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Zoe Ong


Working with TASSEL has been an invaluable part of my life experience. As a high school student, I hardly knew what I was getting myself into – I believed this was just a way to serve and teach, defined in discrete 40-minute video calls to students in a distant country. This past summer, working with TASSEL through a Stanford fellowship, I stood among the students and teachers I had been so distant from before, knowing the trust, love, and hope we have in each other. We kept one another safe, accountable, and encouraged to do the work of bettering ourselves and our curriculum to better serve our students and neighbors. 

The communities that TASSEL has brought me to have shown me how much I have to learn about service, responsibility, and love. Service is hard work and requires a high level of responsibility. Despite working hard in high school and now as an undergraduate at Stanford, I have never worked as hard as I have with TASSEL this summer, where I worked side by side with TASSEL’s teachers. This summer, I worked as a teaching assistant at TASSEL’s school in Battambang, Cambodia and helped develop the 2019-2020 Writing Program. Every day I could see the effort and love the teachers put into their lessons. From their actions and our conversations together, I could see how much they believe in their students. Responsibility and love for their students and their country’s future was and is reflected in the teachers’ diligence. They prioritized my safety as well: two teachers, Teacher Angkear and Teacher Dalin, stayed with me to make sure I felt safe. If you’ve worked with TASSEL before, you know how much the teachers will go out of their way to show care. 

The actions of the Cambodian teachers to love and serve their students and students’ families remind me how much I can do to support those around me, no matter where I am. My motivation to learn is fueled by my experiences and my TASSEL family in Cambodia. At Stanford, this directs my educational career too. I’ve developed an interest in human rights and justice after my exposure to the atrocities of the Khmer Rouge and the resulting trauma that still exists in Cambodian society.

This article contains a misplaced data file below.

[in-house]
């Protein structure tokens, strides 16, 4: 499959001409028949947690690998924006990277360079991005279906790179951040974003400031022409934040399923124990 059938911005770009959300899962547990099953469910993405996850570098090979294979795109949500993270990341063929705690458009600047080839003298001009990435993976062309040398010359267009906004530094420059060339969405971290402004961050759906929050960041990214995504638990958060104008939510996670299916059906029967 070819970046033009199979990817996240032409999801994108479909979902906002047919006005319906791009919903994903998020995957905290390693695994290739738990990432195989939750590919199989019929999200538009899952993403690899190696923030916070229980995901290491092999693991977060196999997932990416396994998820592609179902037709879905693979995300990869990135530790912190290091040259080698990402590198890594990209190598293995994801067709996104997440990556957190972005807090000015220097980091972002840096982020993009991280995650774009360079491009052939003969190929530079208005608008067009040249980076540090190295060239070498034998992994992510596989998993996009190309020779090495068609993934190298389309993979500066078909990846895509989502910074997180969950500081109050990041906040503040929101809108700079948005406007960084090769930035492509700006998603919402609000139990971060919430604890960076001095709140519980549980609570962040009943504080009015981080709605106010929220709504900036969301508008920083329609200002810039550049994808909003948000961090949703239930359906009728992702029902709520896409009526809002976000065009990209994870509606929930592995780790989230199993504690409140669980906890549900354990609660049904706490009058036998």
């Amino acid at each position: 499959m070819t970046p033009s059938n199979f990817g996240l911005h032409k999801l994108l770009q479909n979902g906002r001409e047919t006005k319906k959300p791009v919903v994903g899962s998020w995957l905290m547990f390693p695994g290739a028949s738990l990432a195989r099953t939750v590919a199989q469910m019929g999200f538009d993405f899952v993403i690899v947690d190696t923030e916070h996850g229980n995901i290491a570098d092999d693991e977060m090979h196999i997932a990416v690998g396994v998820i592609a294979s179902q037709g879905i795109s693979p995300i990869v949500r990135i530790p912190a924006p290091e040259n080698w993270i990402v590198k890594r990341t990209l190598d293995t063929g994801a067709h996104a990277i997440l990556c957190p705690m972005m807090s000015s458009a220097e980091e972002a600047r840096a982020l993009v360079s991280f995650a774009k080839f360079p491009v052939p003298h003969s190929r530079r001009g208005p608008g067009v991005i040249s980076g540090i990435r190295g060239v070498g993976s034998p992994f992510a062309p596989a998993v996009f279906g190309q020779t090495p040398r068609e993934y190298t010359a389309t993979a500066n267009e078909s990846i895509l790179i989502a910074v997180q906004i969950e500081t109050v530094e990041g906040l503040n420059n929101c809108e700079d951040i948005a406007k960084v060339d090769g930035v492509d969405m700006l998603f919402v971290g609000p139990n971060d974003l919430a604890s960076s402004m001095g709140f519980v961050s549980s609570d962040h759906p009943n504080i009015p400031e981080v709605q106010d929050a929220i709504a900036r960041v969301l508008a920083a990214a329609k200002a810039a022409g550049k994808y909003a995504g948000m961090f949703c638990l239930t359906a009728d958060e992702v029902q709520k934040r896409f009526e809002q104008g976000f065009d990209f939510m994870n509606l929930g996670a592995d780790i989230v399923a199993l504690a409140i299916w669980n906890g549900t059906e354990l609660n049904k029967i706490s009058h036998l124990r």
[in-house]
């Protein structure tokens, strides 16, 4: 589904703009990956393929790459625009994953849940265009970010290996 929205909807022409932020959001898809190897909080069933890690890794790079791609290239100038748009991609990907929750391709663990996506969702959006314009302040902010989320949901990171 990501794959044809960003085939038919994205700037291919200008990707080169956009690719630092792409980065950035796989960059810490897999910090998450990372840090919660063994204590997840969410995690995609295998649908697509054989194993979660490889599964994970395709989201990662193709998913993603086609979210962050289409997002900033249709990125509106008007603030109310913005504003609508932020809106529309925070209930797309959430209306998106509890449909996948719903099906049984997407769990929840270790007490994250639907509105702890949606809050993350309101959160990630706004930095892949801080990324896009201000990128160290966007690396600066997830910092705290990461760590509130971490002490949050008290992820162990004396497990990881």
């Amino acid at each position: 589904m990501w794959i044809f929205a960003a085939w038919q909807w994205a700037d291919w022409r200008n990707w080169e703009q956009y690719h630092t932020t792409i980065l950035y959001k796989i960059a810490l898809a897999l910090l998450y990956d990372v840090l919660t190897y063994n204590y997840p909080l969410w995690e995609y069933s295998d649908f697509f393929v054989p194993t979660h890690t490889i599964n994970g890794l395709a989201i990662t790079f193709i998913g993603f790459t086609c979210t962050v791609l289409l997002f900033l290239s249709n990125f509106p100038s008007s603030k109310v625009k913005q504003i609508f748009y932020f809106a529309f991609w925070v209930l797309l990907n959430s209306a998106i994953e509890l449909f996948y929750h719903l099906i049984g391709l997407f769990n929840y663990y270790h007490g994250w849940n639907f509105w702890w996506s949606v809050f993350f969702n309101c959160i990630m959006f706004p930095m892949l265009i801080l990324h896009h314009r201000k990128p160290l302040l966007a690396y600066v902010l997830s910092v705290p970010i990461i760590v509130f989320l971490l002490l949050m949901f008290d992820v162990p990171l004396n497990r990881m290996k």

Visiting Samlot village this past summer has only confirmed my passion for learning more in order to help others. Samlot is one of the most beautiful areas I have visited in my six years of visiting Cambodia to work with TASSEL. Rolling hills, green valleys, and farms full of fruit and flowers: Samlot is beautiful. But within the homes of those we visited, an uglier truth emerges. There is intense suffering as a result of the Khmer Rouge genocide, as Samlot houses many ex-Khmer Rouge soldiers who were forced to fight and slaughter. These soldiers, now just a few years older than my own parents, experience violent flashbacks, night terrors, and other symptoms of post-traumatic stress disorder that go unaddressed and untreated. They want their grandchildren to have a better life, for the next generations to have a chance at a good education, and with TASSEL, we aim to provide access to English education by founding a school in their area. (As of now, most children in Samlot walk three hours to school.) The continued work of TASSEL to help Cambodian communities secure a better future inspires me to discover impactful ways to help others.  

In conclusion, almost anything good I can say about TASSEL is an understatement. My life is more full and more meaningful because of the experiences I’ve had with TASSEL, an organization built by people who are committed to selfless love and compassion, in order to better the future of Cambodia through its youth. Working with TASSEL is difficult sometimes because the issues are real and life-changing and heavy. What is defined as ‘normal life’ for many in Cambodia would be enough to cause a mental breakdown in my own: housing insecurity, food insecurity, health problems, lack of family support… and the list goes on. However, please don’t pity the people I serve and call family. Please partner with them and share the burden by providing what you may have: access to English education and a heart ready to listen, to grow and to care. 

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